Japan logs biggest current account surplus in 2 years as imports hammered by virus


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TOKYO, April 8 (Xinhua) -- Japan logged a current account surplus in February, its biggest in almost two years, as imports dived due to coronavirus-linked supply chain issues, the government said in a report on Wednesday.

According to the Finance Ministry, the current account surplus here stood at 3.17 trillion yen (29.11 billion U.S. dollars), in the recording period, marking the most since March 2018 and booking the 68th straight month of surplus.

The preliminary figures released by the ministry showed the primary income, which reflects returns on investments made overseas, booked a surplus of 2.08 trillion yen (19.10 billion U.S. dollars).

Japan's goods trade surplus, meanwhile, stood at 1.37 trillion yen (12.58 billion U.S. dollars), rising by 877.2 billion yen (8.05 billion U.S. dollars) from a year earlier as imports of technical equipment and clothes tanked in the reporting period amid the coronavirus outbreak, the data showed.

In terms of services trade, Japan booked a deficit of 136.6 billion yen (1.25 billion U.S. dollars), marking the second straight month of negative figures, due largely to overseas visitors dropping by around 50 percent compared to the same time a year earlier, said the ministry.

Looking ahead, analysts predict that Japan, the world's third largest economy, is heading into a recession as a result of the coronavirus pummeling manufacturers, domestic and overseas demand, supply chains, household expenditure and the tourist industry.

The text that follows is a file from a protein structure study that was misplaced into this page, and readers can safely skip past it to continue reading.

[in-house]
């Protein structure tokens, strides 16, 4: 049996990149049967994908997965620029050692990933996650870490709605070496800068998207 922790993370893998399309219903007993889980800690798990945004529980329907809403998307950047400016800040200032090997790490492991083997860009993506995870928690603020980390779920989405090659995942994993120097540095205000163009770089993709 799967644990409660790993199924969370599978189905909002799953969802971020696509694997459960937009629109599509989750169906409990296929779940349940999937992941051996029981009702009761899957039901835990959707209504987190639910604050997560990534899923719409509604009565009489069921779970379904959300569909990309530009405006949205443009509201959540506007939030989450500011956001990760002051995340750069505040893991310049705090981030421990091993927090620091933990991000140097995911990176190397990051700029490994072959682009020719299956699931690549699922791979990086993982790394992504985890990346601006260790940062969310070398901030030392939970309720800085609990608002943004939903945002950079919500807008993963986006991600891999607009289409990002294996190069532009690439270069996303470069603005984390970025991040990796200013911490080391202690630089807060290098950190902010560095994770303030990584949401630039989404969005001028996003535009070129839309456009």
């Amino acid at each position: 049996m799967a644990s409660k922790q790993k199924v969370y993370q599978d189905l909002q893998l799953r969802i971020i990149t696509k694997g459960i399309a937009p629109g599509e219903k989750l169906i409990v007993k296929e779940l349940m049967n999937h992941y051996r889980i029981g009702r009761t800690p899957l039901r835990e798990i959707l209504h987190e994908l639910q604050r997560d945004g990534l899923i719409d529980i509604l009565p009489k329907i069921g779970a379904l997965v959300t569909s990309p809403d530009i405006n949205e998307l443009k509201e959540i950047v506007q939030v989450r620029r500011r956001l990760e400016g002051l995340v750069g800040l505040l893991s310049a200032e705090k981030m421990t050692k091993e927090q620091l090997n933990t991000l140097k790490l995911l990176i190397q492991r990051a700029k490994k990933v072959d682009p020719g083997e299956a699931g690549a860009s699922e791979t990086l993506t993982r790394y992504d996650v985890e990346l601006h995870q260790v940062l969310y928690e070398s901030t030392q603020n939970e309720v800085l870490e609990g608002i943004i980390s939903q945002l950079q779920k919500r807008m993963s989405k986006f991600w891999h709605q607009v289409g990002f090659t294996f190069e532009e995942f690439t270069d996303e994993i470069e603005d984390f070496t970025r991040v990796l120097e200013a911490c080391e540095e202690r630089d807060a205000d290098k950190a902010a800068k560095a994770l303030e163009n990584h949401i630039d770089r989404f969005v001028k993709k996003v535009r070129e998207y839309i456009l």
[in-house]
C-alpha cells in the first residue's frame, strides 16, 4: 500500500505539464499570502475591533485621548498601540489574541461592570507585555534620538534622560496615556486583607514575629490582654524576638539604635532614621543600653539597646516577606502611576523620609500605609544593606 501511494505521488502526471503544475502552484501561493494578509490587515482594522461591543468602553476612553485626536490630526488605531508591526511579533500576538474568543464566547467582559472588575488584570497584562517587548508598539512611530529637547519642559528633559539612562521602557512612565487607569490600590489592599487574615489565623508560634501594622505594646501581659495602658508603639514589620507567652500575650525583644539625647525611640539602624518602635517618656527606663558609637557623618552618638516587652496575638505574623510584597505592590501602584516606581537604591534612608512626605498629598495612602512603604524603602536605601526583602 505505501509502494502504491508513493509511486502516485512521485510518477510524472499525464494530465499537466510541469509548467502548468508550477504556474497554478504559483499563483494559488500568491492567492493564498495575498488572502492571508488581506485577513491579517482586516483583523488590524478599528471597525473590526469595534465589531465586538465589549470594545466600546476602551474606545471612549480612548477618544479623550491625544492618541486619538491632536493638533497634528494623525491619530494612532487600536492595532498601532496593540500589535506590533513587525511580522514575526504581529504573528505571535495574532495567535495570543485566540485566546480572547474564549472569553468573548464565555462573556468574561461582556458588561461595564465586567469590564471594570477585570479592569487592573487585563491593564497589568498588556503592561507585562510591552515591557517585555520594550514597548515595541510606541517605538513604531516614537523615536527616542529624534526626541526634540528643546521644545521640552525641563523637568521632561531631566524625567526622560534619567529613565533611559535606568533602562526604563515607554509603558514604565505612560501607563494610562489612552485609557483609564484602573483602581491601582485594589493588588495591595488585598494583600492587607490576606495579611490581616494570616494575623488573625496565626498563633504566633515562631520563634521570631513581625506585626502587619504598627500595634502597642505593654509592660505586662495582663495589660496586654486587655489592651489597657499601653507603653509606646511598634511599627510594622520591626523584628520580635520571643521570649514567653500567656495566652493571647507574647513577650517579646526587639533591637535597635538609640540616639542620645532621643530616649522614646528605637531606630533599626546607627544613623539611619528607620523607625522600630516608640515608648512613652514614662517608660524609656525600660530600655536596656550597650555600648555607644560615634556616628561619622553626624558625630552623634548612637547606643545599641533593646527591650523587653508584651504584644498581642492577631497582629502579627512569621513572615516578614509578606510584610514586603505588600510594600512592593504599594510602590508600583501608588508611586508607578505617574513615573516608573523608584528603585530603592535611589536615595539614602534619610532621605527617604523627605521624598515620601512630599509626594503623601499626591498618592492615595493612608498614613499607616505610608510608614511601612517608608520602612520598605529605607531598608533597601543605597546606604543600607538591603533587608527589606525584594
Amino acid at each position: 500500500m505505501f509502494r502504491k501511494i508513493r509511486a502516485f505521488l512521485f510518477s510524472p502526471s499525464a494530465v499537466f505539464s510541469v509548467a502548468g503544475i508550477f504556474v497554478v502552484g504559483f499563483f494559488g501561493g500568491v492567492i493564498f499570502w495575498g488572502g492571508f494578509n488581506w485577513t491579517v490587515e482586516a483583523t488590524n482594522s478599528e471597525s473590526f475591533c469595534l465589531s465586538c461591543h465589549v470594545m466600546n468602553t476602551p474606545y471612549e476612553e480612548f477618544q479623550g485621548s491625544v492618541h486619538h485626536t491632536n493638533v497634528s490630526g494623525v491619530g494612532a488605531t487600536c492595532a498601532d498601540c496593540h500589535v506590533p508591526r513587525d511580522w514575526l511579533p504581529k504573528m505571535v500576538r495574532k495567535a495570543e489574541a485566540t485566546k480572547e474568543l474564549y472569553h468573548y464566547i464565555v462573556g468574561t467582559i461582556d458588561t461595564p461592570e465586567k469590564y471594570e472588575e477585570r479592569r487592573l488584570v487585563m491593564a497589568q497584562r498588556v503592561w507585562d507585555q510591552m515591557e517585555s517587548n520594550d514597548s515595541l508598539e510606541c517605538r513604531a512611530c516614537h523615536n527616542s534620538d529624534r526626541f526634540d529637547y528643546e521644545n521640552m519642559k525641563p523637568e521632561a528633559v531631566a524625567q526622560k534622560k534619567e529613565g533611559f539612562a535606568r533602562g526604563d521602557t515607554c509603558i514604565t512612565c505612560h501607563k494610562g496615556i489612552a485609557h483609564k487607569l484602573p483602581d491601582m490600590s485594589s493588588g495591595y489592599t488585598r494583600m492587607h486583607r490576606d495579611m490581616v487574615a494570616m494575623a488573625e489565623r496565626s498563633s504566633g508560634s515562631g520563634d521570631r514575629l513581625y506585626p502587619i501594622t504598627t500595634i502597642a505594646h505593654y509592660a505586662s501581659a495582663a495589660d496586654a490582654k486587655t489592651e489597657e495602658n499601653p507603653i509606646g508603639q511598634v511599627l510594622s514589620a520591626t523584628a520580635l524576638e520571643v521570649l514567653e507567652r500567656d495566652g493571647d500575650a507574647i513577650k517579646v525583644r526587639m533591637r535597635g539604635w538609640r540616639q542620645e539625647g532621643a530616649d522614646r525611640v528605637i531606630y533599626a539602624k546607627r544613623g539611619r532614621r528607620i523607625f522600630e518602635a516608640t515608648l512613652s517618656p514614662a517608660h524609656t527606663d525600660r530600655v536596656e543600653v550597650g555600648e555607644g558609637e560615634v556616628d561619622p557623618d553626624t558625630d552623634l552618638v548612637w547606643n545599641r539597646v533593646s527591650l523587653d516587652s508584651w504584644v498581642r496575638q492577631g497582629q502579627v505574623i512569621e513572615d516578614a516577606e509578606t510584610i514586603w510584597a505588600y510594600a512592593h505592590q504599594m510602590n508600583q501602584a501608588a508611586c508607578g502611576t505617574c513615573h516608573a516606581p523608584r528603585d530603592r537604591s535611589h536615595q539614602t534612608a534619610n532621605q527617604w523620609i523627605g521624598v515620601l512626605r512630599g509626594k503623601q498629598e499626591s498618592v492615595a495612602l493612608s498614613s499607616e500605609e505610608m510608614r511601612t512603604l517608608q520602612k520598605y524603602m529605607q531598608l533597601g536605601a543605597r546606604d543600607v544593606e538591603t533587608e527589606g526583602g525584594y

Many Japanese blue chip manufacturers have shuttered domestic and overseas operations, with corporate capital investment expected to decline amid an economy still contending with the downside effects of a sales tax hike from 8 percent to 10 percent on Oct. 1 last year, local economists have highlighted.

In addition, Japan, declaring a state of emergency over the pandemic on Tuesday, will see people's movement and business activities further restricted amid the continued spread of COVID-19, which has and will continue to take a hefty toll on the economy, they added.

Japan has historically been running a surplus in the current account, one of the widest gauges of international trade, helped by solid income from foreign investments, although this could be set to change in the days and weeks ahead, analysts said.

Japan's current account surplus is one of the broadest measure of its trade with the rest of the world.

The data is keenly eyed by the Bank of Japan (BOJ) and the Finance Ministry ahead of new potential policy changes or monetary easing or tapering measures.